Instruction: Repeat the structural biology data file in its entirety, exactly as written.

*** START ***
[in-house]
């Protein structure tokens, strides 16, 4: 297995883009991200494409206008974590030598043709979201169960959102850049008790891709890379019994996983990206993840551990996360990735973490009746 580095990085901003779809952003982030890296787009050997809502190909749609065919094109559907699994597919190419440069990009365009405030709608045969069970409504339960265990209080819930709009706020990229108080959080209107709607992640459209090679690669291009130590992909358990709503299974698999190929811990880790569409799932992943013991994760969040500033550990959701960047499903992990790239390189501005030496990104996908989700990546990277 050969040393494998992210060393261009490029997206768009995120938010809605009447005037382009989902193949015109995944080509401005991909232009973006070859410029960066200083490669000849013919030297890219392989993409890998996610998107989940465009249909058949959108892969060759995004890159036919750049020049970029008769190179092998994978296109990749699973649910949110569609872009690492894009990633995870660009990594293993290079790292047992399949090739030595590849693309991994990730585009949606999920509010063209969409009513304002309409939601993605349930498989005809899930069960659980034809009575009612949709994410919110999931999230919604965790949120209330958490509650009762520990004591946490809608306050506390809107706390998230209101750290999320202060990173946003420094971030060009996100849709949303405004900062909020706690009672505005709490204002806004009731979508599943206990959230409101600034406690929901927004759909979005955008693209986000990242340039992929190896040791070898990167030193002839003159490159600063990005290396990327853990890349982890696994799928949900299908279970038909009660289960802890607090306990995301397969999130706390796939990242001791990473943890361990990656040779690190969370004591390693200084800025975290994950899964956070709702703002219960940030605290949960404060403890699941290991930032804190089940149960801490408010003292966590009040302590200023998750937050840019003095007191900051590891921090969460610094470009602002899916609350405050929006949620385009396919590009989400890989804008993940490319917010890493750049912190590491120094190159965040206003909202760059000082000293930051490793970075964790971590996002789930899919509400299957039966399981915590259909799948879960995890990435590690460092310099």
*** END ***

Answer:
[in-house]
């Protein structure tokens, strides 16, 4: 297995883009991200494409206008974590030598043709979201169960959102850049008790891709890379019994996983990206993840551990996360990735973490009746 580095990085901003779809952003982030890296787009050997809502190909749609065919094109559907699994597919190419440069990009365009405030709608045969069970409504339960265990209080819930709009706020990229108080959080209107709607992640459209090679690669291009130590992909358990709503299974698999190929811990880790569409799932992943013991994760969040500033550990959701960047499903992990790239390189501005030496990104996908989700990546990277 050969040393494998992210060393261009490029997206768009995120938010809605009447005037382009989902193949015109995944080509401005991909232009973006070859410029960066200083490669000849013919030297890219392989993409890998996610998107989940465009249909058949959108892969060759995004890159036919750049020049970029008769190179092998994978296109990749699973649910949110569609872009690492894009990633995870660009990594293993290079790292047992399949090739030595590849693309991994990730585009949606999920509010063209969409009513304002309409939601993605349930498989005809899930069960659980034809009575009612949709994410919110999931999230919604965790949120209330958490509650009762520990004591946490809608306050506390809107706390998230209101750290999320202060990173946003420094971030060009996100849709949303405004900062909020706690009672505005709490204002806004009731979508599943206990959230409101600034406690929901927004759909979005955008693209986000990242340039992929190896040791070898990167030193002839003159490159600063990005290396990327853990890349982890696994799928949900299908279970038909009660289960802890607090306990995301397969999130706390796939990242001791990473943890361990990656040779690190969370004591390693200084800025975290994950899964956070709702703002219960940030605290949960404060403890699941290991930032804190089940149960801490408010003292966590009040302590200023998750937050840019003095007191900051590891921090969460610094470009602002899916609350405050929006949620385009396919590009989400890989804008993940490319917010890493750049912190590491120094190159965040206003909202760059000082000293930051490793970075964790971590996002789930899919509400299957039966399981915590259909799948879960995890990435590690460092310099």